If you are named as an executor or administrator of an estate, it is your responsibility to manage and close the estate. This is a complicated process that begins with filing a petition with the Probate Court as discussed in our prior blog post, Probate and Estate Administration Tips: What Happens When Someone Dies Owning Property? The Court will issue letters of testamentary (if you are the executor of the will) or letters of administration (if there is no will and you will be the administrator). Once that occurs, you must take charge of the decedent’s assets and execute the steps discussed below. Importantly, executors and administrators have fiduciary duties, which means that they can be held liable if they don’t act appropriately and in the best interest of the estate. Hiring a probate attorney can help avoid costly mistakes as well as expedite the closing of the estate.
An executor or administrator must handle the following to close the estate:
Take Possession of the Decedent’s Property
The probate process requires that the executor or administrator identify all of the decedent’s property and take possession of it. These estate assets must be kept separate from the executor’s personal assets. Depending on the type of property, additional steps must be taken to secure it. For example, if there are liquid assets requiring a bank account, you will need to obtain an EIN for the estate and open up an Estate account.
Real property must be secured and protected including notifying utility companies of the decedent’s death and ensuring that bills are sent to the executor for payment. Importantly, the executor may need to record a notice of appointment with the town/county clerk where the property is located. This notice usually must be filed within a certain number of months of your appointment, however, the specific deadline may vary depending upon the jurisdiction.
If the decedent had a firearm, the executor may be required to turn it over to the police or take other action to secure the firearm, such as having it transferred to the possession of a person with the proper license.
Make an Inventory of the Decedent’s Assets
Typically, within a few months of appointment, the executor must file an inventory of the decedent’s assets with the Probate Court. The inventory will list all property owned by the decedent at the time of death in the decedent’s name. However, it will typically not include assets that pass outside of the probate process, such as jointly owned property with a right of survivorship or ‘transfer-on-death’ bank accounts.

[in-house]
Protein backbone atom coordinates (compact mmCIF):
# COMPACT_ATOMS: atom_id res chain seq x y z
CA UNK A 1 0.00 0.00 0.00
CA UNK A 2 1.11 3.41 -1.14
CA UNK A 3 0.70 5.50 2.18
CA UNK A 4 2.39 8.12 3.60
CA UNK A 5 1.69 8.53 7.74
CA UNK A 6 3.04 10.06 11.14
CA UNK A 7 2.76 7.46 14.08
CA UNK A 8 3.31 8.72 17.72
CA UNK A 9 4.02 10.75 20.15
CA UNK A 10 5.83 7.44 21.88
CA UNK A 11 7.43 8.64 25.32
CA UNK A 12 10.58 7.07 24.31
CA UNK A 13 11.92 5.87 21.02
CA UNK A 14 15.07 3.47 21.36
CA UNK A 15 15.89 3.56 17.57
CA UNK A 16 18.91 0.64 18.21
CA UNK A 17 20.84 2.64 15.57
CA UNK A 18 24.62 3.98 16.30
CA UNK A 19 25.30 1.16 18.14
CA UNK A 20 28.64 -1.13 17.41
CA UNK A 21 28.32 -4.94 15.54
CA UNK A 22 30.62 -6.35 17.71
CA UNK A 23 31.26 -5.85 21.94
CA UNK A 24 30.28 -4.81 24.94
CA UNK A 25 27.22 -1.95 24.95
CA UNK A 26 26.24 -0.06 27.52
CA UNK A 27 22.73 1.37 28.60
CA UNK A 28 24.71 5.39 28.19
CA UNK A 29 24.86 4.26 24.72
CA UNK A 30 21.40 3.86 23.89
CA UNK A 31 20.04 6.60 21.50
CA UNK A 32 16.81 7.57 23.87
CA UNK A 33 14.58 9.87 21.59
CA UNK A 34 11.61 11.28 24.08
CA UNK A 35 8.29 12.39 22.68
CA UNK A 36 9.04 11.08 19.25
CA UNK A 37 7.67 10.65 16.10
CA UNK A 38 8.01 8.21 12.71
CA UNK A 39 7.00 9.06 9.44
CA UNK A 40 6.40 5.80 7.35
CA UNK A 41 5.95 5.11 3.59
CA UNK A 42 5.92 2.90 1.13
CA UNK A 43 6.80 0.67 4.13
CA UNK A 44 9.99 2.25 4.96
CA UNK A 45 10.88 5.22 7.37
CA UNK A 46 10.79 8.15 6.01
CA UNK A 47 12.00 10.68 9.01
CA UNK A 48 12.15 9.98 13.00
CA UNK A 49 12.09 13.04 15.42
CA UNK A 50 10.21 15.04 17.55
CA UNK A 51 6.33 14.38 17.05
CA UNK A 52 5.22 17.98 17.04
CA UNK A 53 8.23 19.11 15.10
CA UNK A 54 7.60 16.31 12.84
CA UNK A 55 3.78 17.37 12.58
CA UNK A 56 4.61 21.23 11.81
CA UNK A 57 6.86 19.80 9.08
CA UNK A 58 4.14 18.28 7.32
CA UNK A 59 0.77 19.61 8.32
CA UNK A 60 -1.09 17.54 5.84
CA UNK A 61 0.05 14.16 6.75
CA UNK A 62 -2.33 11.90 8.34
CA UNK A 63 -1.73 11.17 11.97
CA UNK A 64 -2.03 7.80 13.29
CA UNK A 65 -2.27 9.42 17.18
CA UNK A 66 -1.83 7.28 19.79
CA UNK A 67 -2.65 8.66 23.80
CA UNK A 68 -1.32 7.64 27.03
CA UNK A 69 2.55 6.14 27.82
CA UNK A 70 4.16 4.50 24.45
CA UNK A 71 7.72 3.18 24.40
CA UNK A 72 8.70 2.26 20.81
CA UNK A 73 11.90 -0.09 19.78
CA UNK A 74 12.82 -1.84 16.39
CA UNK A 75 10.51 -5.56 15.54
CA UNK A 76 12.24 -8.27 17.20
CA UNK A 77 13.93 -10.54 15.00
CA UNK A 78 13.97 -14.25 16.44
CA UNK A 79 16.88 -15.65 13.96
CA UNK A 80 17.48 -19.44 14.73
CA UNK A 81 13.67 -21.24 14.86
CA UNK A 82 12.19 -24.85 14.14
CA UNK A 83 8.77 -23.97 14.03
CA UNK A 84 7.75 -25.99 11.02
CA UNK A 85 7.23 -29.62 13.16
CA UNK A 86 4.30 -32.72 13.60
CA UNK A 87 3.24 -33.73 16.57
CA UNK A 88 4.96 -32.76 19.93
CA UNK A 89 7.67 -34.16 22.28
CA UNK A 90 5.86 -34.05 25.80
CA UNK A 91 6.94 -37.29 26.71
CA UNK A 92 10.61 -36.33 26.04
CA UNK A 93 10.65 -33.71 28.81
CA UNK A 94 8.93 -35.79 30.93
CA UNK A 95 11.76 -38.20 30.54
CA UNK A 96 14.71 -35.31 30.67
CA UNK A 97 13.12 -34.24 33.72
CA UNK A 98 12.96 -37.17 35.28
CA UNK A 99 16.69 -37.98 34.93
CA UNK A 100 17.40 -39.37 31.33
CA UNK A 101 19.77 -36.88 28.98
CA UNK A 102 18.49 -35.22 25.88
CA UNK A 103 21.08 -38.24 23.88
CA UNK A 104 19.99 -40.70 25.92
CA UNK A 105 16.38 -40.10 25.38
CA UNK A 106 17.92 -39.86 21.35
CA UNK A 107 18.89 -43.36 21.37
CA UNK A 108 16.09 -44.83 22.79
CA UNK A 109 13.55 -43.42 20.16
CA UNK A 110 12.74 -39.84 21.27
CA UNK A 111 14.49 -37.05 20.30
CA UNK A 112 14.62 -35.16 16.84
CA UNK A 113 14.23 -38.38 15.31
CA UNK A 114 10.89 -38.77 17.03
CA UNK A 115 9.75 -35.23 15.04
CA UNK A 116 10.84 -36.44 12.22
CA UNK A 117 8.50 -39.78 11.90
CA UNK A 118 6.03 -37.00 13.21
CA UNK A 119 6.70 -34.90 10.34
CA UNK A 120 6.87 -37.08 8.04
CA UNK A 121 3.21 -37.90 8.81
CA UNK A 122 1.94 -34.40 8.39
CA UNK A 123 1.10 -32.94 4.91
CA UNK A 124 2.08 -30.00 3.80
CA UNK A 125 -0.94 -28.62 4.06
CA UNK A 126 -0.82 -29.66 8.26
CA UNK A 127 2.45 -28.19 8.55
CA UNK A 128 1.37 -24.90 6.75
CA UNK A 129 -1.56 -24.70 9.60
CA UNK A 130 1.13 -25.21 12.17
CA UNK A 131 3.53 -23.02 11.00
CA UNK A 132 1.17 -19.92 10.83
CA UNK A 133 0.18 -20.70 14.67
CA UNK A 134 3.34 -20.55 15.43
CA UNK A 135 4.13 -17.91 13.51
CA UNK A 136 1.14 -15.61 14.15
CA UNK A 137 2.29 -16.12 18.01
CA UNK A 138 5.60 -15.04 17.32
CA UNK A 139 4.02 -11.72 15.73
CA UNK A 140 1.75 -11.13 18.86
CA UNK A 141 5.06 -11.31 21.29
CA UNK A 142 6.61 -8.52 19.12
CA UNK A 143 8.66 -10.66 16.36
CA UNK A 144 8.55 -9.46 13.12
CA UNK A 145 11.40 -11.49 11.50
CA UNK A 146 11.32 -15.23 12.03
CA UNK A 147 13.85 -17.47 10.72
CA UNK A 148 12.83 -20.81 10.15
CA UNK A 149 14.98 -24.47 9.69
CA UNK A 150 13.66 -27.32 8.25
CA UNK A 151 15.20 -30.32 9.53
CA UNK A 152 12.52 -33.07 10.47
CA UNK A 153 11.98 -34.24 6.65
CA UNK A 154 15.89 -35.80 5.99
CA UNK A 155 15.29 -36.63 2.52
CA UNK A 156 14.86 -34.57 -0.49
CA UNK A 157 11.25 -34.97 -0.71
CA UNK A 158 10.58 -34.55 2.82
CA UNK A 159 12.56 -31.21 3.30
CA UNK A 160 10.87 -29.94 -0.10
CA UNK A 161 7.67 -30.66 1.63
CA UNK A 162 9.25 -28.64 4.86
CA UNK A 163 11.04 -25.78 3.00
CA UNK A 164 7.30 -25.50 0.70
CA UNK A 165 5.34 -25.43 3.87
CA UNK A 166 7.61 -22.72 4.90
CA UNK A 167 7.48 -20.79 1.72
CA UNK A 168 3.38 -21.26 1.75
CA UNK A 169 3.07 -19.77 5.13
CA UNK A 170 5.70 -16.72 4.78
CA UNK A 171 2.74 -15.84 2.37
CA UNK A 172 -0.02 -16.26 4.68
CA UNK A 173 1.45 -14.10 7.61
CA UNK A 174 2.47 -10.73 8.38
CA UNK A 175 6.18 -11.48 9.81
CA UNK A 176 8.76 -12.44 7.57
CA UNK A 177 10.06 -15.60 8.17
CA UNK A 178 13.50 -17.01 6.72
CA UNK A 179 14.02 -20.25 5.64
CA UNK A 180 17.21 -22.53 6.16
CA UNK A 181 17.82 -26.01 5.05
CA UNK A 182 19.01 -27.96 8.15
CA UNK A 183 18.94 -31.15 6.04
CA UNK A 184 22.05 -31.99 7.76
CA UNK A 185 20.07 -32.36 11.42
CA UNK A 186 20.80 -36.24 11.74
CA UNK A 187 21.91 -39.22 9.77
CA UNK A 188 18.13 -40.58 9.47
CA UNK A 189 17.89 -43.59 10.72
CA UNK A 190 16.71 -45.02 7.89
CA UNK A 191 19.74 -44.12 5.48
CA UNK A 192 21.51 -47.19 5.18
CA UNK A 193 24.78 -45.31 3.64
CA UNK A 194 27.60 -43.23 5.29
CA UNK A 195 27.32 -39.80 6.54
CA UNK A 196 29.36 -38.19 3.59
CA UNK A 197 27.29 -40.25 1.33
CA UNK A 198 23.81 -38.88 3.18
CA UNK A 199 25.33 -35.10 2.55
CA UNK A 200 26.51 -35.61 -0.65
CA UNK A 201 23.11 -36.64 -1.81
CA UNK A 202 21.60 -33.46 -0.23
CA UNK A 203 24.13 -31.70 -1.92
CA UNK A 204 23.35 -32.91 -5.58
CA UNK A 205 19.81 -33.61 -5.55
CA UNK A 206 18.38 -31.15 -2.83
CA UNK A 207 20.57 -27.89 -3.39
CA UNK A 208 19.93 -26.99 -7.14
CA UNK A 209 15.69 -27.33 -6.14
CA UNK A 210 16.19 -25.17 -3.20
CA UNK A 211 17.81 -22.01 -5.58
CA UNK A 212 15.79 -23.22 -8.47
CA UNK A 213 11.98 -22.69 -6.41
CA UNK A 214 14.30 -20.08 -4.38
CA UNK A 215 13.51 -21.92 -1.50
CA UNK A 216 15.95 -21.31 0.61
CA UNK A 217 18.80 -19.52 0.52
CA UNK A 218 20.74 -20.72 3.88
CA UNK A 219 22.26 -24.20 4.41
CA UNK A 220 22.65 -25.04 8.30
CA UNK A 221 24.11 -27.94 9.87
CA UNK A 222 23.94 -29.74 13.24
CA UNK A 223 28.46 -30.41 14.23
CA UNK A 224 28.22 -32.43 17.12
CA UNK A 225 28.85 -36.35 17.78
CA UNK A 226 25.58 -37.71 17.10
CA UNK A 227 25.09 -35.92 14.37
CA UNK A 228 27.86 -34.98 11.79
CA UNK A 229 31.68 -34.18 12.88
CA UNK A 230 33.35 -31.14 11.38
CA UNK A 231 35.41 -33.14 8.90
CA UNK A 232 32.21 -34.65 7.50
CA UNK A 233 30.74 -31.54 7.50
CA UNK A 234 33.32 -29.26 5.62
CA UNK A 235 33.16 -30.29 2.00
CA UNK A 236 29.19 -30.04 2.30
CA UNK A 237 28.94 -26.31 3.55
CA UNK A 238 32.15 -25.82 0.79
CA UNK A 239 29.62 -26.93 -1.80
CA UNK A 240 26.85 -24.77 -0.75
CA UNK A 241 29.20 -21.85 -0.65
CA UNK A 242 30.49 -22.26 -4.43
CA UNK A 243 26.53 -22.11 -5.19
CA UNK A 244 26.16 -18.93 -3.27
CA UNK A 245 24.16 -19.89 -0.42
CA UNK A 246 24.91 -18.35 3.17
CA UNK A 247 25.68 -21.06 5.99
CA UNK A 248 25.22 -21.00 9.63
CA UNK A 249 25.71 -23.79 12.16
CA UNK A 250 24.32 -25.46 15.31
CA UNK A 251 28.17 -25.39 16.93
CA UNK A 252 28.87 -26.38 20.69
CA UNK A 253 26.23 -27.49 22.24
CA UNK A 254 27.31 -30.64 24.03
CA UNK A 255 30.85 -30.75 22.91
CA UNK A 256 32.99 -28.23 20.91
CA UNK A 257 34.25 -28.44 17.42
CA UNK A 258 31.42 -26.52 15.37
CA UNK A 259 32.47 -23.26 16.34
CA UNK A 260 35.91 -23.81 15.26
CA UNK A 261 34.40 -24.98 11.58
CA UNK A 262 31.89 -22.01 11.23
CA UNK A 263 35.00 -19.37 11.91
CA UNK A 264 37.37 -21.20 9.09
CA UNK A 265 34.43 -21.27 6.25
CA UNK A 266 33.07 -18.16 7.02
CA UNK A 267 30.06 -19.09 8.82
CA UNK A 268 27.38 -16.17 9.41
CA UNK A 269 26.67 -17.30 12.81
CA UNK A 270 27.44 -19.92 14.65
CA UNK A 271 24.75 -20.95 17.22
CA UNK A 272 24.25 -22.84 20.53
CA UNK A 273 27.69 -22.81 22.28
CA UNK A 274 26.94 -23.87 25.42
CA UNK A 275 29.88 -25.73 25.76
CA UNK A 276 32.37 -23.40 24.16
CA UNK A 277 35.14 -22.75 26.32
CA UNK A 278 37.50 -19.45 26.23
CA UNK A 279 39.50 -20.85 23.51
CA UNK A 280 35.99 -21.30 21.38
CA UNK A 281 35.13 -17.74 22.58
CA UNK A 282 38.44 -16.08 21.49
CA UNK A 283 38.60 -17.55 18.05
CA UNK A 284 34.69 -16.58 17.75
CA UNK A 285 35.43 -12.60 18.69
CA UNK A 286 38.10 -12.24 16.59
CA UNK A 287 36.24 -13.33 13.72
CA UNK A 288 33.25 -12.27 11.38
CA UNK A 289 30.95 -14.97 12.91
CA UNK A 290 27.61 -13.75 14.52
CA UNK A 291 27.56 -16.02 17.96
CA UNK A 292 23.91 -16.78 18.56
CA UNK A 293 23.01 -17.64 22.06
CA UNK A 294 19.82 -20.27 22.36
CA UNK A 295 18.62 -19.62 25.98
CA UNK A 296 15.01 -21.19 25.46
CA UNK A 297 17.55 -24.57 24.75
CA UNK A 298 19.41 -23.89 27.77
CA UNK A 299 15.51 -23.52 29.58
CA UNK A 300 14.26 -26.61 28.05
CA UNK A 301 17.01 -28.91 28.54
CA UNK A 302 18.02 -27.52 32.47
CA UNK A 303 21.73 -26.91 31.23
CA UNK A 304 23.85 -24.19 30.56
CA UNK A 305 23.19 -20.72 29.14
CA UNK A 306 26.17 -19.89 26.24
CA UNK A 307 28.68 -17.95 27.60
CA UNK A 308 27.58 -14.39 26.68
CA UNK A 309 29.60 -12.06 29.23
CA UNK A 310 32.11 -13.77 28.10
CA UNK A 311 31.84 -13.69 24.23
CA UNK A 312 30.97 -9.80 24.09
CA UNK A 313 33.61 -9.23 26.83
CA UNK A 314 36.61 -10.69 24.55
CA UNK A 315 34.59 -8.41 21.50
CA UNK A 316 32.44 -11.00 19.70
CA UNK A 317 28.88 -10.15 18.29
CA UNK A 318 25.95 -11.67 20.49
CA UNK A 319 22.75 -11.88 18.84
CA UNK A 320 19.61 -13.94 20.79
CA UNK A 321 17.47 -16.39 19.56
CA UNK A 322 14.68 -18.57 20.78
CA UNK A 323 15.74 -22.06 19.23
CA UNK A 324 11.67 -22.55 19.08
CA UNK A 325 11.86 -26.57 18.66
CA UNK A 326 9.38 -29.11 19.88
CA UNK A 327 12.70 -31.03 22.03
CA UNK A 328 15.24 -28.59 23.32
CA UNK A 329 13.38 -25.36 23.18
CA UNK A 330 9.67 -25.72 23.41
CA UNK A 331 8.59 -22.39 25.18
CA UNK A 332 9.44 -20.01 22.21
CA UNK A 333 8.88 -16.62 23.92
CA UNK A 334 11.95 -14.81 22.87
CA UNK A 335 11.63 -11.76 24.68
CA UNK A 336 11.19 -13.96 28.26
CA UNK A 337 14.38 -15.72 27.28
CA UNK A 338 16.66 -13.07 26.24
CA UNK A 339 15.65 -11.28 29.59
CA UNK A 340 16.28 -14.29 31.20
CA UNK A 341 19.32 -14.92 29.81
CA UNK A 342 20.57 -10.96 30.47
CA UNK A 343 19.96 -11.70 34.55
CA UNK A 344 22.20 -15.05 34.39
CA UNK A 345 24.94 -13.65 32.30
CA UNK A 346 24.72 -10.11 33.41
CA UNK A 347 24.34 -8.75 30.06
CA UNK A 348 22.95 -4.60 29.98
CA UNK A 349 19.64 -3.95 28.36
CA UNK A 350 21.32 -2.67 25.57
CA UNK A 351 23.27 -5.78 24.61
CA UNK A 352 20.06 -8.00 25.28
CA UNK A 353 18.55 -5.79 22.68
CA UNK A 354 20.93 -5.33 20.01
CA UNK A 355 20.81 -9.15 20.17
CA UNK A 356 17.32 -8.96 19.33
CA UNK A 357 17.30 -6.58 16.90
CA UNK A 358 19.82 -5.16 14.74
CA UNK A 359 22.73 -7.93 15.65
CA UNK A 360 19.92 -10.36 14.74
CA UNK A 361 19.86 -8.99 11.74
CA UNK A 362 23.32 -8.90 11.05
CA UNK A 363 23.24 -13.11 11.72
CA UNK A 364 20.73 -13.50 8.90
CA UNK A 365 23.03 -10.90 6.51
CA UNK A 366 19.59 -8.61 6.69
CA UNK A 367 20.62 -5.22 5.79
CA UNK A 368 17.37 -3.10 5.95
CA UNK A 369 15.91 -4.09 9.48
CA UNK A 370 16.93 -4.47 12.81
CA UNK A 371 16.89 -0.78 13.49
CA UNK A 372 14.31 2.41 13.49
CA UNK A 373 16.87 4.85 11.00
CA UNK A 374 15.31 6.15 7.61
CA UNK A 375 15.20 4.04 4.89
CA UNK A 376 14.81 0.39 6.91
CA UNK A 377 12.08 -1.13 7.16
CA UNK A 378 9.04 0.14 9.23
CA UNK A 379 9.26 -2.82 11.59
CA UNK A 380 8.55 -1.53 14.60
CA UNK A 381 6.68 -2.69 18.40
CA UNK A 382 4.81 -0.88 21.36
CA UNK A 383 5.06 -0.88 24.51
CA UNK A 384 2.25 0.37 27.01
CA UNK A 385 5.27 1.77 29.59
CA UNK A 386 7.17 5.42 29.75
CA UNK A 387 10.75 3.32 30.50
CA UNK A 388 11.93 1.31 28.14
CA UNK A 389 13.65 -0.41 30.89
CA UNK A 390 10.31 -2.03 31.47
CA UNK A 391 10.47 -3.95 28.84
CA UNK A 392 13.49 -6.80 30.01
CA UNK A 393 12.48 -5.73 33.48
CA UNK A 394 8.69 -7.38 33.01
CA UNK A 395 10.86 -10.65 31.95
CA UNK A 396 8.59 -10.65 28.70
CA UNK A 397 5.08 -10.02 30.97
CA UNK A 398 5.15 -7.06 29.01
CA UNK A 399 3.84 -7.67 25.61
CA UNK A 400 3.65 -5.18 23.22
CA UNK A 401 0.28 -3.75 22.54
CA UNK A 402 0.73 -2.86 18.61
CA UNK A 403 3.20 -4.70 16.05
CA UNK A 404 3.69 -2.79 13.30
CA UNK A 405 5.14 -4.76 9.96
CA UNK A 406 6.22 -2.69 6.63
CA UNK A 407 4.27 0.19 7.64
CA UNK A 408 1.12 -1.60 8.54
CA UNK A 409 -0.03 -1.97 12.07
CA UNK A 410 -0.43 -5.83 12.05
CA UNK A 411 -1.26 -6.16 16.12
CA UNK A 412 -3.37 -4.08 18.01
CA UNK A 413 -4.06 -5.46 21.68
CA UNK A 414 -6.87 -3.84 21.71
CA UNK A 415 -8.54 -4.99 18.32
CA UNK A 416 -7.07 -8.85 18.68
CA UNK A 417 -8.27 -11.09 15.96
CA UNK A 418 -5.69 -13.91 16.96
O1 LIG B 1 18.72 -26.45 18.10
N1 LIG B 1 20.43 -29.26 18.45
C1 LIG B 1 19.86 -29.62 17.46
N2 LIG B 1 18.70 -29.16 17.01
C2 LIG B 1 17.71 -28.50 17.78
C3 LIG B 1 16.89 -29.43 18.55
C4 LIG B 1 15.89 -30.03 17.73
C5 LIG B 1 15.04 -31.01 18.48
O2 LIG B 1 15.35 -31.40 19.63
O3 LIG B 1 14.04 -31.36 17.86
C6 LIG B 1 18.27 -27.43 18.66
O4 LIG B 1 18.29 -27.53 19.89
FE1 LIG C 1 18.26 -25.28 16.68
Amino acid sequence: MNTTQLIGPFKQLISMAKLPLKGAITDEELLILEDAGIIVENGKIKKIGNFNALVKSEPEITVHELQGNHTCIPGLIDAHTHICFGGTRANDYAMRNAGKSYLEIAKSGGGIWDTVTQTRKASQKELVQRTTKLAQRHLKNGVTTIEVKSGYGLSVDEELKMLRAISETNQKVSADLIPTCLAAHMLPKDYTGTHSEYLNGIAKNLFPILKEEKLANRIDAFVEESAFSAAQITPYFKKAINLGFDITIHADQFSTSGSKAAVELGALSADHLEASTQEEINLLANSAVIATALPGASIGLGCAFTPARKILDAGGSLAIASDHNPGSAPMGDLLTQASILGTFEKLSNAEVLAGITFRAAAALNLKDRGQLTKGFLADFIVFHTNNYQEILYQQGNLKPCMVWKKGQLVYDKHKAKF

Notify and Pay Creditors
An executor must ensure that creditors are notified and file any claim form and notices as required by the state. Note that the Probate Court may require posting a notice in the newspaper or other publication informing any potential creditors of the decedent’s death.
Creditors must timely come forward to say they are owed money. Generally, they are given a time limit to present claims to the estate, and upon the expiration of that period, you will be able to apply to the court to proceed with the process of settling the estate obligations.
File Tax Returns and Pay Any Taxes Owed
A state estate tax return may be required to be filed in every state where the decedent was a resident or owned real estate. Notably, in some states, every estate may be required to file a state estate tax return even if no tax is owed and the estate is very small or insolvent. For example, in Connecticut, an estate tax return is required for every estate regardless of size.
At the federal level, you are only required to file an estate tax return if the estate is over the federal estate tax exemption limit. However, if the decedent was survived by a spouse, it is important to consult an attorney to determine whether it may be worth filing a tax return to take a deceased spousal unused exclusion (DSUE) election to avoid taxes upon the surviving spouse’s tax.
If any taxes are owed to the federal or state government, these must be paid from the estate assets.
Finally, a final income tax return must be filed for the decedent.
Distribute the Assets
After expenses have been paid, the last step in order to close the estate is to distribute the assets. If there is a will, this guides the distribution. First specific bequests must be satisfied; then the remainder of the estate is distributed as directed in the will.
An executor may be required to file a final financial report or accounting with the court or provide an informal accounting to the beneficiaries, in addition to other required court forms, such as an Affidavit of Closing for the Estate.
Probate and estate administration can be a time-consuming and difficult process with numerous rules. In most cases, it is best to consult an attorney to assist you. Our attorneys are experienced in handling such matters and can help you avoid problems and close the estate as promptly as possible. Contact us to discuss your estate matter.